political priorities. Whether or not the White House objects to the defense and foreign policy
components of a Republican budget, the president may veto such a budget on domestic political
grounds, complicating State Department and Pentagon operations.

Policy elites generally have limited impact on specific actions by Congress, or by the executive branch,
for several reasons. First, they are obviously not directly involved in the decision-making process and
therefore clearly lack any formal role. Second, because they are not directly involved, policy elites as
a whole tend to lack sufficient up-to-date information to formulate concrete and detailed policy
proposals. Third, legislators and executive branch officials seek to avoid the impression that outside
individuals or groups shape policy decisions. Finally, the unpredictable pace of decision-making can
make it difficult for anyone not directly involved in the process to contribute.

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Nevertheless, elites can have a significant role in the overall policy process by shaping the agenda and
framing debate. This does not produce specific outcomes but can support or discourage broad
approachesmaking it easier or more difficult for the administration or the Congress to pursue a
particular direction.

Policy elites exercise influence in one way by adding or removing issues from the day-to-day policy
agenda through the attention and priority they receive. For example, the policy and media elites put
pressure on the administration to take action against ISIL by dedicating substantial attention to its
brutal killing of two Americans. Elites applied similar pressure over the spread of Ebolaespecially
after cases appeared in the United States. Elites often also encourage humanitarian assistance and
defense of human rights.

Once a particular issue is on the agenda, policy elites influence decision-making through framing
that is, by discussing the issue in ways that make specific approaches more or less likely. For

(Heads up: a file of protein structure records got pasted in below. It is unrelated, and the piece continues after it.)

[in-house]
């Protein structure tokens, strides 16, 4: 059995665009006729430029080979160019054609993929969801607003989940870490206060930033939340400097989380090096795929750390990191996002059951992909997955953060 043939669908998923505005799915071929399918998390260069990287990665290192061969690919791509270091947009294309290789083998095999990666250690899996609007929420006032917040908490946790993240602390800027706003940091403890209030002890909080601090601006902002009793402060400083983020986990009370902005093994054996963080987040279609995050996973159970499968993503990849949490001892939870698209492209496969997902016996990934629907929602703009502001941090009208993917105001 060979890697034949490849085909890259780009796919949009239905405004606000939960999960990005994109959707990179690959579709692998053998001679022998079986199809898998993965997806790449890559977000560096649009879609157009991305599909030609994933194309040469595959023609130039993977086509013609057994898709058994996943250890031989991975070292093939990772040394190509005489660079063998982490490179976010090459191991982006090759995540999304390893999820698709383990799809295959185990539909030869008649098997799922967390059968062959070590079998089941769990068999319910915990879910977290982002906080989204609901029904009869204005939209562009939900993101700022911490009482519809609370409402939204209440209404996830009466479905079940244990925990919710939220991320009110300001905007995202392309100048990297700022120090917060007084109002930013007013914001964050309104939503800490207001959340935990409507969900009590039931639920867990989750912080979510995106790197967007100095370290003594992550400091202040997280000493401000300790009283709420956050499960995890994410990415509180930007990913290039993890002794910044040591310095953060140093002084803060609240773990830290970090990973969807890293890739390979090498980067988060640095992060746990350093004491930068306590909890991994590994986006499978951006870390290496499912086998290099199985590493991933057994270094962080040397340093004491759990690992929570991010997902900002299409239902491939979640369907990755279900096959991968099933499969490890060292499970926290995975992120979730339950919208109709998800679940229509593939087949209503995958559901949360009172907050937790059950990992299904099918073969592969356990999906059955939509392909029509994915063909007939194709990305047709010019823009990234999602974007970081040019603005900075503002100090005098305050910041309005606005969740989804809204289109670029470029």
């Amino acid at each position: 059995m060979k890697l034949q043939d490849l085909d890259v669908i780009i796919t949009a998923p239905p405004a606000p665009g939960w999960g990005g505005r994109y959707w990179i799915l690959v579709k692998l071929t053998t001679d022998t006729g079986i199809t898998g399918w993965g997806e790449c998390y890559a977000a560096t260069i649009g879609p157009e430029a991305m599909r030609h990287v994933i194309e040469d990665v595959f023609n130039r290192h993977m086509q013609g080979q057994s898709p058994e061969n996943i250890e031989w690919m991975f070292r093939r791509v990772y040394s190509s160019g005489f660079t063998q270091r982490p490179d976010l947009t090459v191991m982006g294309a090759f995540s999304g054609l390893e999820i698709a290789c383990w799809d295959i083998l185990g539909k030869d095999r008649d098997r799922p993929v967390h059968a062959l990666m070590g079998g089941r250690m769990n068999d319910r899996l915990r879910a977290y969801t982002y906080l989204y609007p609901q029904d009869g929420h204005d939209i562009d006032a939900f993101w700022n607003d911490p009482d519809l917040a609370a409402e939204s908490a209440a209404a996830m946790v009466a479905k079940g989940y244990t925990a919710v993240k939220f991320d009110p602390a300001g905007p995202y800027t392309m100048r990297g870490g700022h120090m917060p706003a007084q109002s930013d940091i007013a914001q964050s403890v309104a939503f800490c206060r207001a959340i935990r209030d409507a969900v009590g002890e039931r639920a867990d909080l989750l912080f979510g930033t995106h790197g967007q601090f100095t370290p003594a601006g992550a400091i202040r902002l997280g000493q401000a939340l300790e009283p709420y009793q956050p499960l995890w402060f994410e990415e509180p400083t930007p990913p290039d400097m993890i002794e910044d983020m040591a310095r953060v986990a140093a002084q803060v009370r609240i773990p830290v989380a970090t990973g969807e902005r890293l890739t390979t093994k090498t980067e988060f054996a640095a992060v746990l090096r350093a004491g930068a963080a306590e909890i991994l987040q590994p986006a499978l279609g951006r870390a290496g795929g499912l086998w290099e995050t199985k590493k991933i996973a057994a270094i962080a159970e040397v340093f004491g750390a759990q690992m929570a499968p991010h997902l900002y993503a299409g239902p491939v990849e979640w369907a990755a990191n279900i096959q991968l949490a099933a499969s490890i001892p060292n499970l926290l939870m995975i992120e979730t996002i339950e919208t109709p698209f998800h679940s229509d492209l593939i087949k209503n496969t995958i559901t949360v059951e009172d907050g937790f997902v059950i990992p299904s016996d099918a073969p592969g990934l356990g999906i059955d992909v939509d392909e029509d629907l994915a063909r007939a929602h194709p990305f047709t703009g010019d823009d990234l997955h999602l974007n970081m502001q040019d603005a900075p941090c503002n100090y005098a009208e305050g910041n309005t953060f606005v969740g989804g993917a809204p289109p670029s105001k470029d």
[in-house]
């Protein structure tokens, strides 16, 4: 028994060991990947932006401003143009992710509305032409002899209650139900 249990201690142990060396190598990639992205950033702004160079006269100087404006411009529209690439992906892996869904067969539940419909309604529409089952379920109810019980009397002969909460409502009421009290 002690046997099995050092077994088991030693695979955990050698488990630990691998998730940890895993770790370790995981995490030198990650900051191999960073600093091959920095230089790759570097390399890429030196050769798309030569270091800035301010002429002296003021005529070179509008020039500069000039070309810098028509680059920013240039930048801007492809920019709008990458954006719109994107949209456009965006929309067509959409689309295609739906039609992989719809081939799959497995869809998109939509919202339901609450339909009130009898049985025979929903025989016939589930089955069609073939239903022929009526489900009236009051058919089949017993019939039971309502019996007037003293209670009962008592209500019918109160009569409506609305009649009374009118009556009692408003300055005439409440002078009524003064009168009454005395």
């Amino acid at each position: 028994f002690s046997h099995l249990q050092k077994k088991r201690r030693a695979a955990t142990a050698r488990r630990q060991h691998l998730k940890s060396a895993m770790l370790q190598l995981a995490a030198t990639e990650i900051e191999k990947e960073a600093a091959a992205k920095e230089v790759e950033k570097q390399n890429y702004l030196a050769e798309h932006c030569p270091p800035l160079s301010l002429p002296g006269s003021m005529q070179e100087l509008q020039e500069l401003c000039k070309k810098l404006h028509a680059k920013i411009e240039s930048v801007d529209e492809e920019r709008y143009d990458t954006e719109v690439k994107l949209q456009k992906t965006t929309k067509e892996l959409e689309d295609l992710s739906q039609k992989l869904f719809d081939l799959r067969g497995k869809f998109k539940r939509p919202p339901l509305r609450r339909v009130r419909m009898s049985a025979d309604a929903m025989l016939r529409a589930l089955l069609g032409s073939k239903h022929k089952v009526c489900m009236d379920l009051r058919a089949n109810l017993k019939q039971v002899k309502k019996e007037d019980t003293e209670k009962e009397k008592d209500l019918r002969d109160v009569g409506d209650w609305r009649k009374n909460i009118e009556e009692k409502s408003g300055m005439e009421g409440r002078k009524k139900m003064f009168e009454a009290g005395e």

example, while the Bush administration put the invasion of Iraq onto the agenda, policy elites made it
more likely by underestimating its costs. Likewise, Russia put Ukraines territorial integrity onto the
agenda, but elite attitudes towards Russias government and perceived objectives generated framing
that encouraged a harsh American response (while also minimizing perceived risks to the United
States from such an approach). Conversely, divisions within the policy elite over Syrias civil war
reduced pressure on the Obama administration and provided the White House with greater flexibility
until chemical weapons attacks and the later rise of ISIL in Iraq each affected how elites framed the
conflict, leading to greater pressure on the president to act.

Where Republican policy elites are dividedagain, particularly over defense spending and the use of
forcethey will contribute to divisions within the wider elites. As described above, this can increase
the presidents room for maneuver on related issues.

Public opinion shapes policy in much the same manner as elite opinion. However, where those in the
elites express their perspectives in 800-word opinion articles or 15-second television clips, public
opinion manifests itself in fractions of sentences drawn from opinion surveys. Thus, public opinion is
even less able to produce specific policies and serves primarily as a broad guide or general sense of
direction. Because Republican public opinion is dividedlike Republican elite opinionit is less
useful in predicting the political pressures that the administration will face during coming a year and